In 1485, England’s King Richard III was killed in the Battle of Bosworth Field, effectively ending the War of the Roses.
In 1787, inventor John Fitch demonstrated his steamboat on the Delaware River to delegates from the Constitutional Convention in Philadelphia.
In 1846, Gen. Stephen W. Kearny proclaimed all of New Mexico a territory of the United States.
In 1851, the schooner America outraced more than a dozen British vessels off the English coast to win a trophy that came to be known as the America’s Cup.
In 1910, Japan annexed Korea, which remained under Japanese control until the end of World War II.
In 1922, Irish revolutionary Michael Collins was shot to death, apparently by Irish Republican Army members opposed to the Anglo-Irish Treaty that Collins had co-signed.
In 1932, the British Broadcasting Corp. conducted its first experimental television broadcast, using a 30-line mechanical system.
In 1956, President Dwight D. Eisenhower and Vice President Richard Nixon were nominated for second terms in office by the Republican National Convention in San Francisco.
In 1962, French President Charles de Gaulle survived an attempt on his life in suburban Paris.
In 1968, Pope Paul VI arrived in Bogota, Colombia, for the start of the first papal visit to South America.
In 1972, President Richard Nixon was nominated for a second term of office by the Republican National Convention in Miami Beach. John Wojtowicz and Salvatore Naturile took seven employees hostage at a Chase Manhattan Bank branch in Brooklyn, New York, during a botched robbery; the siege, which ended with Wojtowicz’s arrest and Naturile’s killing by the FBI, inspired the 1975 movie “Dog Day Afternoon.”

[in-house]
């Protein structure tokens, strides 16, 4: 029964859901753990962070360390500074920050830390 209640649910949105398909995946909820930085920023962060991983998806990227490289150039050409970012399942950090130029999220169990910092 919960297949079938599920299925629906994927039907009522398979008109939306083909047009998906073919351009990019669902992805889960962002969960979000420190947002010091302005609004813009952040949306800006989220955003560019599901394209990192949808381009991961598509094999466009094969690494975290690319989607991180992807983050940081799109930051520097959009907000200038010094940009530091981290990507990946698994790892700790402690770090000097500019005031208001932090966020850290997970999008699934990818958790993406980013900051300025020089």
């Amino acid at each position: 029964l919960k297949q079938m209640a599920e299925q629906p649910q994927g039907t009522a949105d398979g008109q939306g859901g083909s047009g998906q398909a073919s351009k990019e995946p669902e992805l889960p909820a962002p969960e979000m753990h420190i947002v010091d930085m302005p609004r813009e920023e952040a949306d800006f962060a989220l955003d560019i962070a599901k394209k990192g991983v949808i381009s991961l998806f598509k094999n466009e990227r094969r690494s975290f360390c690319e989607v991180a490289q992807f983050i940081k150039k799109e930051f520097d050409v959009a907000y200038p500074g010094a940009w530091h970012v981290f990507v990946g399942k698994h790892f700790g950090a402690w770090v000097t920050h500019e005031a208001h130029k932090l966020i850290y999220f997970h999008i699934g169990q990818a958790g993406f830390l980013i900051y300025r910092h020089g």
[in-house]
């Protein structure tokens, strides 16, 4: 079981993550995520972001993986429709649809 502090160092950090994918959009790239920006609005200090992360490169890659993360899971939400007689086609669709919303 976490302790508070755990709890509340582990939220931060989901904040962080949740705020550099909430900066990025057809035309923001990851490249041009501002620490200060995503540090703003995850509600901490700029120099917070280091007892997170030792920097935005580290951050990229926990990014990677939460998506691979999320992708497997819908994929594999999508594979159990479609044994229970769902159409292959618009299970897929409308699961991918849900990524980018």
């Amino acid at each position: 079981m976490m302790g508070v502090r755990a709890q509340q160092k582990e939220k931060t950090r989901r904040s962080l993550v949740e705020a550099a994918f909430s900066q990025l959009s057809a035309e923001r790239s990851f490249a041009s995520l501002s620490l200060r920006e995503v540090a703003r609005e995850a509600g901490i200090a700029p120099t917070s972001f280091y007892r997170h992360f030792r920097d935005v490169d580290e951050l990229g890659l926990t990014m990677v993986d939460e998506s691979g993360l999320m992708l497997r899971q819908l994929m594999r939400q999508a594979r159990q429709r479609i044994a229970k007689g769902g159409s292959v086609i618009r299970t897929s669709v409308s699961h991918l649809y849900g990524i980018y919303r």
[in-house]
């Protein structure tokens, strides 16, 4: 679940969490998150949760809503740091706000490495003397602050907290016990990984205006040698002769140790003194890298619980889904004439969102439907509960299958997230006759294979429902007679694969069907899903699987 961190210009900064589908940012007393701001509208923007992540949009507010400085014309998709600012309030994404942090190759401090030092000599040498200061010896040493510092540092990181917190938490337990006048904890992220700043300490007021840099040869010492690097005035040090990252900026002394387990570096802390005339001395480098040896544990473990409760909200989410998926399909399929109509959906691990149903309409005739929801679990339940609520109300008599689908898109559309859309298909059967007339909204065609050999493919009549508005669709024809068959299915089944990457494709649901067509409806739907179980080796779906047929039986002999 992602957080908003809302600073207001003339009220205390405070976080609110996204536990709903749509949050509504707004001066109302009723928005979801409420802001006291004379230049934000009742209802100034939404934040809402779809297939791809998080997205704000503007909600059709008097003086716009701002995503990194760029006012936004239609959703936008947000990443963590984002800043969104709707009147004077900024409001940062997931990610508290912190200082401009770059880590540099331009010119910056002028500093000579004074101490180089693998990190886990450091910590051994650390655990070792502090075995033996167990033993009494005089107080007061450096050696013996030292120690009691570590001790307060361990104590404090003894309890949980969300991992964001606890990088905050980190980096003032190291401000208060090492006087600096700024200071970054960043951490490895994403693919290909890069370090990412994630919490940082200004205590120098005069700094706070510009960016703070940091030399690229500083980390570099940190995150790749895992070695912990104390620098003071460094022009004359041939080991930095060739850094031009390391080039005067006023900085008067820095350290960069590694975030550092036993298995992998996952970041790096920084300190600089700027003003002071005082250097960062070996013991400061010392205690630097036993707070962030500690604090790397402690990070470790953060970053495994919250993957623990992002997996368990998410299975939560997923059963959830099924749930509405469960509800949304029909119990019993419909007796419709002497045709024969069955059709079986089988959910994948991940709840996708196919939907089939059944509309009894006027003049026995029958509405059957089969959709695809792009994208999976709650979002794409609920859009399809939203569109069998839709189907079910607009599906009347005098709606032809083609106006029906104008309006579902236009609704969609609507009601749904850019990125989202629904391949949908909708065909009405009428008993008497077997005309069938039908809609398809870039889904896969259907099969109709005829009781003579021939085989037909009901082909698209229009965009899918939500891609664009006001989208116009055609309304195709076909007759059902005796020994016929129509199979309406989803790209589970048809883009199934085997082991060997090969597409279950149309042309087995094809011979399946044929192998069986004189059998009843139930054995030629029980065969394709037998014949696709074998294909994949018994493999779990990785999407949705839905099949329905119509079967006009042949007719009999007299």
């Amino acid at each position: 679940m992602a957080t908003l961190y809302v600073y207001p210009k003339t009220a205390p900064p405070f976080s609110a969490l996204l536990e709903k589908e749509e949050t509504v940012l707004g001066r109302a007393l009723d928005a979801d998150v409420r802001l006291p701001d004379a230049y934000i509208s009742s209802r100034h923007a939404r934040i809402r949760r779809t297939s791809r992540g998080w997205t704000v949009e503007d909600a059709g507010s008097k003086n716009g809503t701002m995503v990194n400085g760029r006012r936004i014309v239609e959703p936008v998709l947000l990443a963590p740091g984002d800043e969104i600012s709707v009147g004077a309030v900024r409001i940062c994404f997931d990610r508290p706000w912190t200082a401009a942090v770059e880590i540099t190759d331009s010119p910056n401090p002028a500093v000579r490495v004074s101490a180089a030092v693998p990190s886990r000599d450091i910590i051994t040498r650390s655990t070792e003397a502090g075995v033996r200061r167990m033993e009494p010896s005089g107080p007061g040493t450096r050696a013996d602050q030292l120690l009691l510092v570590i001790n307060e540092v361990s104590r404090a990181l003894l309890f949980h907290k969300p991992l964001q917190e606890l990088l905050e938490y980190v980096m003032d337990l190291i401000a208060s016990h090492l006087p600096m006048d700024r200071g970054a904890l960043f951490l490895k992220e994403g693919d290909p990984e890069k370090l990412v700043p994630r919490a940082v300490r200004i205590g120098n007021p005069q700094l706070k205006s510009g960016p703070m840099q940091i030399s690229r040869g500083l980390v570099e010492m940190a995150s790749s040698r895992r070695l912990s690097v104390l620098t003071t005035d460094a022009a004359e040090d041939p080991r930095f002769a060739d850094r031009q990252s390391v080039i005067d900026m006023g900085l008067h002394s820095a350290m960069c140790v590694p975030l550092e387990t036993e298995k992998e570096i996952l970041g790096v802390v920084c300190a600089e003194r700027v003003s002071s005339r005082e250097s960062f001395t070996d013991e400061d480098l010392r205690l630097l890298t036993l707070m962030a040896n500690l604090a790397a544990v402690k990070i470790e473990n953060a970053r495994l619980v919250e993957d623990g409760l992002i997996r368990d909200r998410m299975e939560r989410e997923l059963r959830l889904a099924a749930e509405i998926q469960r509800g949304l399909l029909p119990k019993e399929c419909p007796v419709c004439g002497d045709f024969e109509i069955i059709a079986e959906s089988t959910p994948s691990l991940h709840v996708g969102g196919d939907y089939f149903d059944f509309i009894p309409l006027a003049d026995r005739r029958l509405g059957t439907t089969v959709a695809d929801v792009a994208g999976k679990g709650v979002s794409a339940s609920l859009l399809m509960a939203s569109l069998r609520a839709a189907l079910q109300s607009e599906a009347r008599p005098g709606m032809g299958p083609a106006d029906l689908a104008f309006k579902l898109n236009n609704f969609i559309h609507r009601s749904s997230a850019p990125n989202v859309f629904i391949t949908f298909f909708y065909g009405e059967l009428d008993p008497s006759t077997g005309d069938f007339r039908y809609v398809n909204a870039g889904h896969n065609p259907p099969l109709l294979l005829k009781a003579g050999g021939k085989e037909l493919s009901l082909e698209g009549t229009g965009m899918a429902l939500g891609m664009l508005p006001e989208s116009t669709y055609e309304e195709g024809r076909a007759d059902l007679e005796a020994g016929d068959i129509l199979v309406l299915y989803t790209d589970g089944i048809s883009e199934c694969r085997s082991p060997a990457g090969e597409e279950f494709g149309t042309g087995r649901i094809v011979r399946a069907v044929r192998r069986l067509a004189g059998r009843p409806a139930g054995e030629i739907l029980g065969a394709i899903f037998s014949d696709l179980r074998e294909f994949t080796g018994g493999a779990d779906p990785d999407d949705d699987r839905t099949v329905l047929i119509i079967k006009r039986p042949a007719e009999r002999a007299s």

In 1989, Black Panthers co-founder Huey P. Newton was shot to death in Oakland, California. (Gunman Tyrone Robinson was later sentenced to 32 years to life in prison.)
Ten years ago: As shocked spectators watched, armed thieves stole one of four versions of the Edvard Munch (moongk) masterpiece “The Scream” and a second Munch painting, “Madonna,” from the Munch museum in Oslo, Norway. (The paintings, visibly damaged, were recovered in August 2006; three men were convicted in connection with the theft and sentenced to prison.)
Five years ago: Dozens of wildfires broke out across Greece, torching olive groves, cutting off villages and sending residents fleeing as one of the largest blazes swept perilously close to the capital’s northern suburbs.
One year ago: Egypt’s ousted leader Hosni Mubarak was released from prison and transported to a military hospital in a Cairo suburb to be held under house arrest. A day after being sentenced to up to 35 years in prison for leaking secrets, Army Pfc. Bradley Manning, in a statement to NBC’s “Today” show, announced he intended to live as a woman named Chelsea and undergo hormone treatment. A mysterious glitch halted trading on the Nasdaq for three hours.
Today’s Birthdays: Heart surgeon Dr. Denton Cooley is 94. Broadcast journalist Morton Dean is 79. Author Annie Proulx (proo) is 79. Baseball Hall of Famer Carl Yastrzemski is 75. Actress Valerie Harper is 75. Pro Football Hall of Fame coach Bill Parcells is 73. Writer-producer David Chase is 69. CBS newsman Steve Kroft is 69. Actress Cindy Williams is 67. Pop musician David Marks is 66. International Swimming Hall of Famer Diana Nyad is 65. Baseball Hall of Famer Paul Molitor is 58. Country singer Holly Dunn is 57. Rock musician Vernon Reid is 56. Country singer Ricky Lynn Gregg is 55. Country singer Collin Raye is 54. Actress Regina Taylor is 54. Rock singer Roland Orzabal (Tears For Fears) is 53. Rock musician Debbi Peterson (The Bangles) is 53. Rock musician Gary Lee Conner (Screaming Trees) is 52. Singer Tori Amos is 51. Country singer Mila Mason is 51. Rhythm-and-blues musician James DeBarge is 51. International Tennis Hall of Famer Mats Wilander is 50.